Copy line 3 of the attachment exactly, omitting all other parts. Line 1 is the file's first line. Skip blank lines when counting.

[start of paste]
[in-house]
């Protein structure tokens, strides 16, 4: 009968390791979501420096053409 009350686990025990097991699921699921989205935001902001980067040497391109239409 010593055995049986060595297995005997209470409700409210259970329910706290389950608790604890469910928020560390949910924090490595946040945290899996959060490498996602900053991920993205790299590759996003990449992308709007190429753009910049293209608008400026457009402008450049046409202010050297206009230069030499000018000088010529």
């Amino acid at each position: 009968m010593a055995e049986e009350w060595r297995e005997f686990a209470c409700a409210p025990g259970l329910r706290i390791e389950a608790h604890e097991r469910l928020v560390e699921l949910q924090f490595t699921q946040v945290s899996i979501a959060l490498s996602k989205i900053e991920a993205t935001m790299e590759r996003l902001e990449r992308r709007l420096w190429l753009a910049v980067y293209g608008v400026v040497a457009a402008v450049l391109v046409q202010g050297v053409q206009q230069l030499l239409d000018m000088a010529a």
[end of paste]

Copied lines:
């Amino acid at each position: 009968m010593a055995e049986e009350w060595r297995e005997f686990a209470c409700a409210p025990g259970l329910r706290i390791e389950a608790h604890e097991r469910l928020v560390e699921l949910q924090f490595t699921q946040v945290s899996i979501a959060l490498s996602k989205i900053e991920a993205t935001m790299e590759r996003l902001e990449r992308r709007l420096w190429l753009a910049v980067y293209g608008v400026v040497a457009a402008v450049l391109v046409q202010g050297v053409q206009q230069l030499l239409d000018m000088a010529a």